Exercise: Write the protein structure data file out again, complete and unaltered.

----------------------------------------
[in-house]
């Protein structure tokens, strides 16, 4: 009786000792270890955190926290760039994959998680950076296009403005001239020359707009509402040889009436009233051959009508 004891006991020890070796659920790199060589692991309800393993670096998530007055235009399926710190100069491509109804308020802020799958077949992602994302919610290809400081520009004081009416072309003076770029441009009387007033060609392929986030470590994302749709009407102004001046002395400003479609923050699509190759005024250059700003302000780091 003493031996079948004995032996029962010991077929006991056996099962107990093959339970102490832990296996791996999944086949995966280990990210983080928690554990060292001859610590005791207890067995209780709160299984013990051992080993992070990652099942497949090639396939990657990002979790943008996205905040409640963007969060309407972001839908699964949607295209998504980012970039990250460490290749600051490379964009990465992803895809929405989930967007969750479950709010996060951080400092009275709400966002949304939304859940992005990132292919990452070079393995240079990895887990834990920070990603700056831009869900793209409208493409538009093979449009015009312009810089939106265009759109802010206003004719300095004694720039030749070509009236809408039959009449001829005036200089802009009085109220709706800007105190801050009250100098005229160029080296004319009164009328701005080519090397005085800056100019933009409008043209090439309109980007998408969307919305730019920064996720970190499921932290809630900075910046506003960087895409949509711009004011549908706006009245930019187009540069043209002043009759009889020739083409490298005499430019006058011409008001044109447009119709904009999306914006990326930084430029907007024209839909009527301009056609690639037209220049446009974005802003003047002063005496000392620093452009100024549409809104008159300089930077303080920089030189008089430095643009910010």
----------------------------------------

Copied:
[in-house]
């Protein structure tokens, strides 16, 4: 009786000792270890955190926290760039994959998680950076296009403005001239020359707009509402040889009436009233051959009508 004891006991020890070796659920790199060589692991309800393993670096998530007055235009399926710190100069491509109804308020802020799958077949992602994302919610290809400081520009004081009416072309003076770029441009009387007033060609392929986030470590994302749709009407102004001046002395400003479609923050699509190759005024250059700003302000780091 003493031996079948004995032996029962010991077929006991056996099962107990093959339970102490832990296996791996999944086949995966280990990210983080928690554990060292001859610590005791207890067995209780709160299984013990051992080993992070990652099942497949090639396939990657990002979790943008996205905040409640963007969060309407972001839908699964949607295209998504980012970039990250460490290749600051490379964009990465992803895809929405989930967007969750479950709010996060951080400092009275709400966002949304939304859940992005990132292919990452070079393995240079990895887990834990920070990603700056831009869900793209409208493409538009093979449009015009312009810089939106265009759109802010206003004719300095004694720039030749070509009236809408039959009449001829005036200089802009009085109220709706800007105190801050009250100098005229160029080296004319009164009328701005080519090397005085800056100019933009409008043209090439309109980007998408969307919305730019920064996720970190499921932290809630900075910046506003960087895409949509711009004011549908706006009245930019187009540069043209002043009759009889020739083409490298005499430019006058011409008001044109447009119709904009999306914006990326930084430029907007024209839909009527301009056609690639037209220049446009974005802003003047002063005496000392620093452009100024549409809104008159300089930077303080920089030189008089430095643009910010």